CINCINNATI — A Huber Heights man was sentenced to 30 months in prison for beating a man who he believed was Jewish, according to the Department of Justice on Tuesday.
The incident began in February 2017 when Izmir Koch, 34, yelled “I want to kill all of the Jews,” and “I want to stab the Jews,” outside a Cincinnati-area restaurant, according to the DOJ.
Koch asked if anyone was Jewish and the victim responded. Believing that the victim was Jewish, Koch punched and kicked the victim leaving him with broken bones in his face and bruised ribs.
As it turned out, the victim wasn't really Jewish, but was with family members and friends who are Jewish.
Koch was found guilty of a hate crime in December 2018 — convicted of one count of violating the Matthew Shepard and James Byrd Jr. Hate Crimes Prevention Act. He was also convicted of lying to the FBI about his role in the “religiously motivated assault,” the DOJ said.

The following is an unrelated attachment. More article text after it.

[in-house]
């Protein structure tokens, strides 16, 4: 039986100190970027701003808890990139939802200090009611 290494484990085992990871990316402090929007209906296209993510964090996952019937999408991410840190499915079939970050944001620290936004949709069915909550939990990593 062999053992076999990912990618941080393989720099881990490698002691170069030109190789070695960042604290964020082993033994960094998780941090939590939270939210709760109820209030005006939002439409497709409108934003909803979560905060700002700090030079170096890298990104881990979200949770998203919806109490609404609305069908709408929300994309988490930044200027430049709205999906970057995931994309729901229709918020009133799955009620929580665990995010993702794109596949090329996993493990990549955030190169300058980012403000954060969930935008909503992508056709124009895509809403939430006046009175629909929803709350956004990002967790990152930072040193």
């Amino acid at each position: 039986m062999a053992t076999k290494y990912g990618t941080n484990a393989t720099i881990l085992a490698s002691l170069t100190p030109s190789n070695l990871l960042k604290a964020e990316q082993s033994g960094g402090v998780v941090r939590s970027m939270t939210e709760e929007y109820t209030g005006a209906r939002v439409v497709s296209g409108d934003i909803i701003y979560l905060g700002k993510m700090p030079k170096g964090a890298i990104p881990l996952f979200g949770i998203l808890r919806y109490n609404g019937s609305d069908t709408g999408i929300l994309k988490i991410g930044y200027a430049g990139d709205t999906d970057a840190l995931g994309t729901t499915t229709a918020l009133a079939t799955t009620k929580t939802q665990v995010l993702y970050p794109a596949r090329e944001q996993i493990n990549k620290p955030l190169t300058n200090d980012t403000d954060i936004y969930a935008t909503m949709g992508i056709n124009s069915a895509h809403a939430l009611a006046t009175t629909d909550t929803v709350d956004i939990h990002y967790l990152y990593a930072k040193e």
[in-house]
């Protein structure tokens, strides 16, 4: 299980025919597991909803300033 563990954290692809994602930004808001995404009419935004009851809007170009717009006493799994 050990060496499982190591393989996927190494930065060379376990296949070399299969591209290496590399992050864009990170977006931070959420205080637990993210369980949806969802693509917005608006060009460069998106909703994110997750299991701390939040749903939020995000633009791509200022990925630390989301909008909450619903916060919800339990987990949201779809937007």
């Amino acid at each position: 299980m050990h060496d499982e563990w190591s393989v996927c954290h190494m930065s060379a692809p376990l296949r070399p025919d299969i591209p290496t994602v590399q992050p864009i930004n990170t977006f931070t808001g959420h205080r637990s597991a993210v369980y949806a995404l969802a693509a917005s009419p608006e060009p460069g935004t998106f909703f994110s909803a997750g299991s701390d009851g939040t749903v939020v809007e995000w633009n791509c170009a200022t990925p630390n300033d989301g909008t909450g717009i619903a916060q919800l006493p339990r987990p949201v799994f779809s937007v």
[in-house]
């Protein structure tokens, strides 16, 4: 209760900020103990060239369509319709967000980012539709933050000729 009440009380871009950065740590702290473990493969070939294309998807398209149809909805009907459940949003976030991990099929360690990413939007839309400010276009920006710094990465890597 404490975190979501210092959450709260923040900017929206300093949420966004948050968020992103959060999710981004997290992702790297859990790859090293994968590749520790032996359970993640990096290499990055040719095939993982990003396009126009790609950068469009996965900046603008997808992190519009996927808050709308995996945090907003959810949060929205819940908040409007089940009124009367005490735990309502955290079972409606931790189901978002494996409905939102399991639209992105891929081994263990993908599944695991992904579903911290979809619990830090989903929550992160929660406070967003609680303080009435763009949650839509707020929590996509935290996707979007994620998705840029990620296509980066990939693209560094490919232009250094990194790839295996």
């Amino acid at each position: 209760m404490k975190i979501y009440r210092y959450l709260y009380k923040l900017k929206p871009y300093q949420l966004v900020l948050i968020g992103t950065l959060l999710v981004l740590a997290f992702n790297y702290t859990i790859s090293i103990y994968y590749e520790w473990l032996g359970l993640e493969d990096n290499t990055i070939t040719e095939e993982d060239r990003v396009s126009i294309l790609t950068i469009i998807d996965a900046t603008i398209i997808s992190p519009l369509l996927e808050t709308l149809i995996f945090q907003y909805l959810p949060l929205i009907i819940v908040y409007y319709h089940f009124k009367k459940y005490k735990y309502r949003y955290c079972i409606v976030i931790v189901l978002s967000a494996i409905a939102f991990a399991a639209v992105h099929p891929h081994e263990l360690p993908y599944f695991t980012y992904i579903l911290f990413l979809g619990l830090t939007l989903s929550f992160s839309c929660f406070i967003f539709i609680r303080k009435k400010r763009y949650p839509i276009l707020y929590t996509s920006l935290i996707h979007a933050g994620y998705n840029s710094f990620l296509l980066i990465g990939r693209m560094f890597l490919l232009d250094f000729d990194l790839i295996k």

“Individuals should be able to live without fear of attack or intimidation based on their religious beliefs,” said Assistant Attorney General Eric Dreiband of the Civil Rights Division. “Prosecuting hate crimes is a top priority for the Department of Justice and as this sentence today demonstrates, we will not back down from obtaining justice for victims of violence based on hate.”
The case was investigated by the Cincinnati Division of the FBI.
“The FBI aggressively investigates hate crime incidents and works closely with impacted communities,” stated FBI Cincinnati Special Agent in Charge Todd A. Wickerham. “Each day we strive to protect civil rights and hold accountable those who violate the rights of others.”